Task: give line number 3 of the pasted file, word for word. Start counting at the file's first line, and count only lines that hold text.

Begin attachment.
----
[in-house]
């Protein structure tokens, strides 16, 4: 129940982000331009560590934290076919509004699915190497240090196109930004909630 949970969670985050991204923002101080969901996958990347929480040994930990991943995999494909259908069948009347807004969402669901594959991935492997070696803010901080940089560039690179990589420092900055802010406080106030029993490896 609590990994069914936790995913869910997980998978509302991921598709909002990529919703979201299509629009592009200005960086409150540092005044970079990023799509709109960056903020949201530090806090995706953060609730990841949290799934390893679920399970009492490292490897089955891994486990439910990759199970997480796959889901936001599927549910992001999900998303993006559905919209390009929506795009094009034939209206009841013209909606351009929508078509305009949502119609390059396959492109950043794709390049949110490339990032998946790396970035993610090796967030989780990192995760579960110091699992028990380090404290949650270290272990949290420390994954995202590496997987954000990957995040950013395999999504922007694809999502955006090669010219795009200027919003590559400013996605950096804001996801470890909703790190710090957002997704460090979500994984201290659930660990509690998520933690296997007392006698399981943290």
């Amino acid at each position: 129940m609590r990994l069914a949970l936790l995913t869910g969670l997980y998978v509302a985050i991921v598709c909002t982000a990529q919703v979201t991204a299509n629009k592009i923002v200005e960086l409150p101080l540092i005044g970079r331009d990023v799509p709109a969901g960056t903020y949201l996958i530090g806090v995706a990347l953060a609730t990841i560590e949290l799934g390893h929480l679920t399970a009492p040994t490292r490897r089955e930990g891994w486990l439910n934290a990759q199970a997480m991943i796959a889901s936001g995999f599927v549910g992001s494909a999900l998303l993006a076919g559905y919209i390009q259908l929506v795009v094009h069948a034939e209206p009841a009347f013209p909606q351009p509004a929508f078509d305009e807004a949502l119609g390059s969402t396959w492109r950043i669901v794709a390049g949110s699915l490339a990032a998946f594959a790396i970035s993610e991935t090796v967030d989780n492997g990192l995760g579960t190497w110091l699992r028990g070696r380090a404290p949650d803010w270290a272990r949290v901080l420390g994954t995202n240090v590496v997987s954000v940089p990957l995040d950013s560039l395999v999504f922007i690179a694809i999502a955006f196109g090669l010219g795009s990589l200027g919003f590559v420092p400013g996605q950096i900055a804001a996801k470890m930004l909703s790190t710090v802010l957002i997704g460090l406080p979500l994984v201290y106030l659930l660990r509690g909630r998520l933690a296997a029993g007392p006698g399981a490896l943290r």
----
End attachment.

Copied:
């Amino acid at each position: 129940m609590r990994l069914a949970l936790l995913t869910g969670l997980y998978v509302a985050i991921v598709c909002t982000a990529q919703v979201t991204a299509n629009k592009i923002v200005e960086l409150p101080l540092i005044g970079r331009d990023v799509p709109a969901g960056t903020y949201l996958i530090g806090v995706a990347l953060a609730t990841i560590e949290l799934g390893h929480l679920t399970a009492p040994t490292r490897r089955e930990g891994w486990l439910n934290a990759q199970a997480m991943i796959a889901s936001g995999f599927v549910g992001s494909a999900l998303l993006a076919g559905y919209i390009q259908l929506v795009v094009h069948a034939e209206p009841a009347f013209p909606q351009p509004a929508f078509d305009e807004a949502l119609g390059s969402t396959w492109r950043i669901v794709a390049g949110s699915l490339a990032a998946f594959a790396i970035s993610e991935t090796v967030d989780n492997g990192l995760g579960t190497w110091l699992r028990g070696r380090a404290p949650d803010w270290a272990r949290v901080l420390g994954t995202n240090v590496v997987s954000v940089p990957l995040d950013s560039l395999v999504f922007i690179a694809i999502a955006f196109g090669l010219g795009s990589l200027g919003f590559v420092p400013g996605q950096i900055a804001a996801k470890m930004l909703s790190t710090v802010l957002i997704g460090l406080p979500l994984v201290y106030l659930l660990r509690g909630r998520l933690a296997a029993g007392p006698g399981a490896l943290r």